“And although many people believe smoking helps them clear their thoughts and concentrate, research shows that nicotine does not enhance a smoker’s performance level above that of a non-smoker’s.”

Medicines to help you quit

Reasons to Quit Smoking

  • According to the British Heart Foundation, one in five people will die from smoking and annually there are 114,000 deaths of smokers in the UK.
  • Over the past 50 years smoking has killed 6.3 million Britons – the equivalent of the population of London.
  • Most risks from smoking come with the first few cigarettes of the day. Just one cigarette triples the risk of lung cancer, while a five-a-day habit increases a woman’s risk of dying of lung cancer fivefold.
  • It’s worth quitting. Within 10 to 15 years of giving up smoking, an ex-smoker’s risk of developing lung cancer is only slightly greater than that of a non-smoker, according to statistics from ASH.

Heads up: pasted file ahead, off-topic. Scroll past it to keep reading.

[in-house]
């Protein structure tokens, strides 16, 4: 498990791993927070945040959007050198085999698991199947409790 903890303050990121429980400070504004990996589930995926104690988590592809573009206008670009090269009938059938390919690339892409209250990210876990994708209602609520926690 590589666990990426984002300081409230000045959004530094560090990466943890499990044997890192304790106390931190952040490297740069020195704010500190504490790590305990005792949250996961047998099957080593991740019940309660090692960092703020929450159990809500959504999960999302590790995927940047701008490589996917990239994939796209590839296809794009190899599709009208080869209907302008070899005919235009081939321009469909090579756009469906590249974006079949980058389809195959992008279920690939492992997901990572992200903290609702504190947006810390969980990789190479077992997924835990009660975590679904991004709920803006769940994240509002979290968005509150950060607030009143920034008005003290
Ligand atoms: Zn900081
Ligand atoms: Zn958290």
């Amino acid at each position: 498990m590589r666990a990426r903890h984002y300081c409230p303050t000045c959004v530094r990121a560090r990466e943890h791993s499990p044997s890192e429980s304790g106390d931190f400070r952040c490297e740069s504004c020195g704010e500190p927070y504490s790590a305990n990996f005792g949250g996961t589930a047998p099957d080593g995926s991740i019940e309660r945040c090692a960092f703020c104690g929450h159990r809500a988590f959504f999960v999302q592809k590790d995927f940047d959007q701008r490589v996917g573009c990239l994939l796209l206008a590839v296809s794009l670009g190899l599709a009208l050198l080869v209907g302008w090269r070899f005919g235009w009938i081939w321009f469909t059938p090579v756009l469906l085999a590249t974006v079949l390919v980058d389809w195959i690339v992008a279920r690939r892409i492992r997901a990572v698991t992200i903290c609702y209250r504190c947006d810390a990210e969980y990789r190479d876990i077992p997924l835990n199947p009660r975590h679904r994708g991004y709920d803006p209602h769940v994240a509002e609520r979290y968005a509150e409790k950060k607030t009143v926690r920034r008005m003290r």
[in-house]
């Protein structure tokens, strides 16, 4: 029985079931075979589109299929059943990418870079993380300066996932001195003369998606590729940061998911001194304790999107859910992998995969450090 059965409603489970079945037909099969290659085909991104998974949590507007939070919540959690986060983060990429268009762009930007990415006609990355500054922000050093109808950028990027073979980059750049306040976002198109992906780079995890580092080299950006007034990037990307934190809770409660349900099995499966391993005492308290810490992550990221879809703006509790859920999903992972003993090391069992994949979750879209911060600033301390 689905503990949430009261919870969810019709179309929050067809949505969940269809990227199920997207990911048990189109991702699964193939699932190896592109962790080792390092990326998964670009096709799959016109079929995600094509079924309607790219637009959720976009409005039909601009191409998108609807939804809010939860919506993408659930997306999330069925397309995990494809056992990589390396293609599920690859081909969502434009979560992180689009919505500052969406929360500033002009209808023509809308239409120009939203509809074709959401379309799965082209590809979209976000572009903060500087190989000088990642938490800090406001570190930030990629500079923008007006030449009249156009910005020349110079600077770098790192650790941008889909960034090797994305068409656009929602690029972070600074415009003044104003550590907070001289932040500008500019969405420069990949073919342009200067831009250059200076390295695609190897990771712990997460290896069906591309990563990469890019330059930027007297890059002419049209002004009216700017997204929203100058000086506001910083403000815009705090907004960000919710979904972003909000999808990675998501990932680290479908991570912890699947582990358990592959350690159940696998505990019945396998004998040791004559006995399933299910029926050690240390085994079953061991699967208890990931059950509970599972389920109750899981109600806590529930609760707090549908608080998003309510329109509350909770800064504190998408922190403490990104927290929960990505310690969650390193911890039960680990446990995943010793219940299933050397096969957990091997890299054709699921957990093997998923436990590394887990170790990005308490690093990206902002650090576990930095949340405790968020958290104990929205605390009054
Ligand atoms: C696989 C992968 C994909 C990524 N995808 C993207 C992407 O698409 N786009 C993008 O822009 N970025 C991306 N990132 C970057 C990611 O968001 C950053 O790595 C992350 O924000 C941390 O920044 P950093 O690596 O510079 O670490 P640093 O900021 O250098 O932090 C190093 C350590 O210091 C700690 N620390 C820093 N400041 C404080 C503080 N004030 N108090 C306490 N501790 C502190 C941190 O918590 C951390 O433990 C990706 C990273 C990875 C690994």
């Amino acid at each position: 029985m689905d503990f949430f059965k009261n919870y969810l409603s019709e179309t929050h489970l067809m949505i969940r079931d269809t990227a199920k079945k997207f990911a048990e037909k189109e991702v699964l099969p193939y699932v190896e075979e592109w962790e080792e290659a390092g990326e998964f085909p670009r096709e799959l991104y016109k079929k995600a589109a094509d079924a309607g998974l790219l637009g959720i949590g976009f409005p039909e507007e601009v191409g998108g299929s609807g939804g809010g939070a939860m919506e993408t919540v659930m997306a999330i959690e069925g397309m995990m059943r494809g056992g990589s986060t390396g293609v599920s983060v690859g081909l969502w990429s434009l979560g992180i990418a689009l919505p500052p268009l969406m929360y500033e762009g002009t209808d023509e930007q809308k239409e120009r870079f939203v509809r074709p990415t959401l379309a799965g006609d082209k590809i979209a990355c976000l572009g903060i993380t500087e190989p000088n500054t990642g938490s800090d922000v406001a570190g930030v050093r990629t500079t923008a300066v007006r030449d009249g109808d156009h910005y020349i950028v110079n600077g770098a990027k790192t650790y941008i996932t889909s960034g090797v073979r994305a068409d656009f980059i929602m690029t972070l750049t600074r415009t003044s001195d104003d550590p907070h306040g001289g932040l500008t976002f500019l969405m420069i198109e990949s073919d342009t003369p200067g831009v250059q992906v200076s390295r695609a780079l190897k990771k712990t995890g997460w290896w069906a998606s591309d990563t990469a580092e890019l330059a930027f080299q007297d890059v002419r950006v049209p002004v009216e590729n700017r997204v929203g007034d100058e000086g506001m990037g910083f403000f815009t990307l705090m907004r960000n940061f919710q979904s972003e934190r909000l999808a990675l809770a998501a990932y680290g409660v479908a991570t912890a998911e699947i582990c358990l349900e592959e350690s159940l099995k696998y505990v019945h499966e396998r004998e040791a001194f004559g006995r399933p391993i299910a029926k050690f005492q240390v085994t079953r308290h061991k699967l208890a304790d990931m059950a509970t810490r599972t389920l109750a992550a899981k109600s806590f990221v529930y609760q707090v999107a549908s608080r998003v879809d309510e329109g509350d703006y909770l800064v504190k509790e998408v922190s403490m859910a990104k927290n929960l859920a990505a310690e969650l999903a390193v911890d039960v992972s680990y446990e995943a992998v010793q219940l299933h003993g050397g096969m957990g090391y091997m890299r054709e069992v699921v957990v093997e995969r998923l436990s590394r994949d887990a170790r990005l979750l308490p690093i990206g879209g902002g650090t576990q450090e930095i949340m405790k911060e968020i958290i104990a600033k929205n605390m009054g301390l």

• If you ditch a 20-a-day habit you’ll now find an extra £35.50 in your wallet every week, which adds up to £152 a month or £1,825 a year.

What you gain when you quit

What type of smoker are you?

  • Light smokers have fewer than 10 cigarettes a day, or only smoke in certain situations – while socializing or when stressed.
  • Heavy Smokers light up more than 15 to 20 times a day and see smoking as an integral part of life.

Test: are you addicted to nicotine?

What Can I Do?

  • Check out the condition of your lungs, it could boost your desire to stop!
  • Take a free ‘smokelyser’ test at Boots to measure the level of carbon monoxide in your lungs. Carbon monoxide thickens and clots blood, which can cause a heart attack or stroke. Test three months after quitting to see the difference.
  • Boots also offers, from June 20, a free lung age test, measuring the ‘real’ age of lungs.